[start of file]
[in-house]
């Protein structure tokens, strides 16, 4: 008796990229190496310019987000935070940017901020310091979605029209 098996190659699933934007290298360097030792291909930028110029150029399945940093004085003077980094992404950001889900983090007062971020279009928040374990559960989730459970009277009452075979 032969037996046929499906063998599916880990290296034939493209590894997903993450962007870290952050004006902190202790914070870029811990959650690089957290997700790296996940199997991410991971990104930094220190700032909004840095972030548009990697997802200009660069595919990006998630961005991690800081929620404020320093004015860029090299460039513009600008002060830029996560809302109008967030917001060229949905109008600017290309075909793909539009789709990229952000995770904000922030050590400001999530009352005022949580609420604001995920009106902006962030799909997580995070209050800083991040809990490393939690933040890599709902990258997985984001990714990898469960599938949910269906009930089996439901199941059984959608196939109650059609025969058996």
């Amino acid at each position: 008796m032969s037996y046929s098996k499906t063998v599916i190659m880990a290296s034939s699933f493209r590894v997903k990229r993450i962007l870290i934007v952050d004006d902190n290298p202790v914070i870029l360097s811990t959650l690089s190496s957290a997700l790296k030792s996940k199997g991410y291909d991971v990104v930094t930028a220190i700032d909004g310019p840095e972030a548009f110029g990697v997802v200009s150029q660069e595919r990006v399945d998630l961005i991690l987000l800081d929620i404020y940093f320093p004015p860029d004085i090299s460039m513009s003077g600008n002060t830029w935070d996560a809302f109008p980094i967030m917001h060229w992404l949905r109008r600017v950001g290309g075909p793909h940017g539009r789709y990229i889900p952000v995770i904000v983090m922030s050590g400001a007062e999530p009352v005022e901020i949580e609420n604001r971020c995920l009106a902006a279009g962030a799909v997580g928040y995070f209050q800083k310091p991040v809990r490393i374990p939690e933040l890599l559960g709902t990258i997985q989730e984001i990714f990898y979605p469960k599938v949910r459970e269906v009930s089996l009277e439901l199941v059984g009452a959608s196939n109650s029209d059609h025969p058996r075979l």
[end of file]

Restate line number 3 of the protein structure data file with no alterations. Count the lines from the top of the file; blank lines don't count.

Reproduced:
């Amino acid at each position: 008796m032969s037996y046929s098996k499906t063998v599916i190659m880990a290296s034939s699933f493209r590894v997903k990229r993450i962007l870290i934007v952050d004006d902190n290298p202790v914070i870029l360097s811990t959650l690089s190496s957290a997700l790296k030792s996940k199997g991410y291909d991971v990104v930094t930028a220190i700032d909004g310019p840095e972030a548009f110029g990697v997802v200009s150029q660069e595919r990006v399945d998630l961005i991690l987000l800081d929620i404020y940093f320093p004015p860029d004085i090299s460039m513009s003077g600008n002060t830029w935070d996560a809302f109008p980094i967030m917001h060229w992404l949905r109008r600017v950001g290309g075909p793909h940017g539009r789709y990229i889900p952000v995770i904000v983090m922030s050590g400001a007062e999530p009352v005022e901020i949580e609420n604001r971020c995920l009106a902006a279009g962030a799909v997580g928040y995070f209050q800083k310091p991040v809990r490393i374990p939690e933040l890599l559960g709902t990258i997985q989730e984001i990714f990898y979605p469960k599938v949910r459970e269906v009930s089996l009277e439901l199941v059984g009452a959608s196939n109650s029209d059609h025969p058996r075979l």